Indian fabrics have been a common thread running through the tapestry of world history since ancient times. From the soldiers of Alexander the Great, who fell in love with Indian cotton garments, to the importance of cotton and indigo to Roman trade routes across the Mediterranean, textiles served as a timeless ambassador of rich cultural traditions and various from India. The Portuguese trade route spread them further into Europe, while the subsequent popularity of Chintz forced countries like France and England to enact laws to restrict their imports.
While leading India’s liberation movement, Mahatma Gandhi believed that the spinning wheel represented hope for the oppressed masses and symbolized their struggle for liberation. He touted the “The Khadi spiritand urged Indians to reject British-made textiles and weave their own fabric. In 1917 he also led a historic demonstration against British rulers by the farmers of Champaranforced to cultivate Indigo rather than food crops, fundamental for their subsistence.
Today, India’s hand-woven and hand-spun fabrics and master craftsmen find themselves at an existential crossroads, facing the obsolescence of electric looms and mass production, while urbanization threatens the means of pastoral livelihoods and discourages the next generation from carrying on the tradition. This is what makes Archana Shah’s book Shaping a future: stories of Indian textiles and sustainable practices (Niyogi Books, 2021) timely intervention. Shah, a practitioner who has spent four decades working closely with artisans across India, molds an appreciation for artisan fabrics with modern designs.
This informative book takes the reader through the history of some of the most familiar Indian fabrics, generally categorized into three sections: cotton, silk and wool. Shah examines the skill, creativity and meticulous process involved in making them and highlights how these textiles are intertwined with the social life of the communities that create them. In many cases, textile production also reflects an interdependence between various communities that enriches the Indian cultural fabric. When it comes to banarasi saris – the luxurious Varanasi silk brocades characterized by raised designs in gold and silver, which remain bridal wear favorites to this day – the weavers are mostly Muslim while the raw material suppliers, traders and patrons are primarily Hindus, in what has been a symbiotic relationship for generations.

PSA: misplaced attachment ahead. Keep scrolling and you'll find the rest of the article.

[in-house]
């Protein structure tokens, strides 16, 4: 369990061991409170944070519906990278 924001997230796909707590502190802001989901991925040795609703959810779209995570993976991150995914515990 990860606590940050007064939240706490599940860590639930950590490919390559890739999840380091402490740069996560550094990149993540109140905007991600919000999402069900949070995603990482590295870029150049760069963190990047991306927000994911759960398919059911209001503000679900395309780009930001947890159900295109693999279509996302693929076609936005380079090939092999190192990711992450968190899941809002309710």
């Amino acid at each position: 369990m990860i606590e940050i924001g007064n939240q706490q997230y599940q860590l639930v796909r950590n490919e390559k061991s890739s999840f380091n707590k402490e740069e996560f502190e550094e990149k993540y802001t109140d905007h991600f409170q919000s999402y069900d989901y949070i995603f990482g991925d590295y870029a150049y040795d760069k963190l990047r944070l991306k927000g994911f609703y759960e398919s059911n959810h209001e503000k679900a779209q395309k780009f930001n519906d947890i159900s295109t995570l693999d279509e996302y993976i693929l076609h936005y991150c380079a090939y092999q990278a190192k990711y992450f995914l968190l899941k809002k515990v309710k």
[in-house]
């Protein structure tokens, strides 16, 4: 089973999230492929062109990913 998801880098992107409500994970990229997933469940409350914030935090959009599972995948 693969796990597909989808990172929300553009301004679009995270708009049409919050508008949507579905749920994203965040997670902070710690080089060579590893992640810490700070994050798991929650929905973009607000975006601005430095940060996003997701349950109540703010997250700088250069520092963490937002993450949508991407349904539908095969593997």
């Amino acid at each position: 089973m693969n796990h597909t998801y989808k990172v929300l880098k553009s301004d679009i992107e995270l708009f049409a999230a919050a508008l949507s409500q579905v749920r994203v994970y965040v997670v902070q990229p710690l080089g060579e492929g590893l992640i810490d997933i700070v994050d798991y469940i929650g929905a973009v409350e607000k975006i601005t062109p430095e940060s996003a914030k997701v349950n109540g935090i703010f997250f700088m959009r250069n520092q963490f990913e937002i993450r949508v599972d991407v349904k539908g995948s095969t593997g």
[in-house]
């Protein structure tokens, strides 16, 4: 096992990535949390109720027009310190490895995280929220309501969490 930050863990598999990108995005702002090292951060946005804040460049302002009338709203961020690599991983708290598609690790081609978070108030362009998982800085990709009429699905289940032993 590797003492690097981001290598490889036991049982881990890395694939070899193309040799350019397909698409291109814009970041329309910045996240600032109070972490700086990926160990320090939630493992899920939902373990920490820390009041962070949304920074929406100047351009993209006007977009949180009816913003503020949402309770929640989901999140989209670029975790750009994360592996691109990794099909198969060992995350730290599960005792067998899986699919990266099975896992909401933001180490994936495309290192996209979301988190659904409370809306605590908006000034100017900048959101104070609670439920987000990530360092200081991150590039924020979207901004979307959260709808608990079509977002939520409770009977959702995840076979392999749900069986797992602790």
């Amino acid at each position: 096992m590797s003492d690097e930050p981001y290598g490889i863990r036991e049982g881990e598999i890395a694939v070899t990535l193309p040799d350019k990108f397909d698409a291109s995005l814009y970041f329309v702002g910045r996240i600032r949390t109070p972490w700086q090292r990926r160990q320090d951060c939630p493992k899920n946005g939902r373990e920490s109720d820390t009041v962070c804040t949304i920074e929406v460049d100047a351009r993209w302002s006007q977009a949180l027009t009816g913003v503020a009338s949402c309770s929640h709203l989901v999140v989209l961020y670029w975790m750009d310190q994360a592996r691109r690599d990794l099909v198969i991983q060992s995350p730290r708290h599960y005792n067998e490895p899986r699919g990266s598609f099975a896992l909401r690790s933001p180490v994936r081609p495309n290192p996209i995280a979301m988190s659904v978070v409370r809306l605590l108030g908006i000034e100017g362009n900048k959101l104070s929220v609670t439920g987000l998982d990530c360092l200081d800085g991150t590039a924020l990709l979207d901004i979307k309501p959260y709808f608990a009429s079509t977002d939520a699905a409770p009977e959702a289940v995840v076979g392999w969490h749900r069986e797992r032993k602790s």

The book also provides enlightening thoughts on how modern consumers around the world can make more informed and environmentally friendly choices – for example, Eri silk fabrics are produced without killing silkworms, pashminas made handmade may come from nomadic cattle in Ladakh (as opposed to cheaper mechanical fabrics). pashmina produced, in which nylon is added and the manufacturing process damages the natural texture and luster of the pashmina), and synthetic dyes can be replaced with natural indigo, the color of which is more subtle and unique than the version synthetic.
While her study is updated with the experiences she had during her trip through India from 2018 to early 2020, it also draws on the wisdom she has accumulated over the years of collaboration with artisans across the country. The book is lavishly illustrated with images of communities at work, as well as the fabrics themselves and modern designs. It also raises many pertinent socio-economic questions: how to restore a sense of dignity to the work of the rural artisan; how can we enable them to extract more value, which makes the occupation sustainable; and how do we engage the next generation of makers and patrons in pursuing the enduring appeal of craftsmanship? On a deeper level, the book is a clarion call against the harmful effects of “ordinary” consumerism and for the urgent need to support artisanal and eco-friendly indigenous fabrics.
Shaping a future: stories of Indian textiles and sustainable practices by Archana Shah (2021) is published by Niyogi Books and is available online.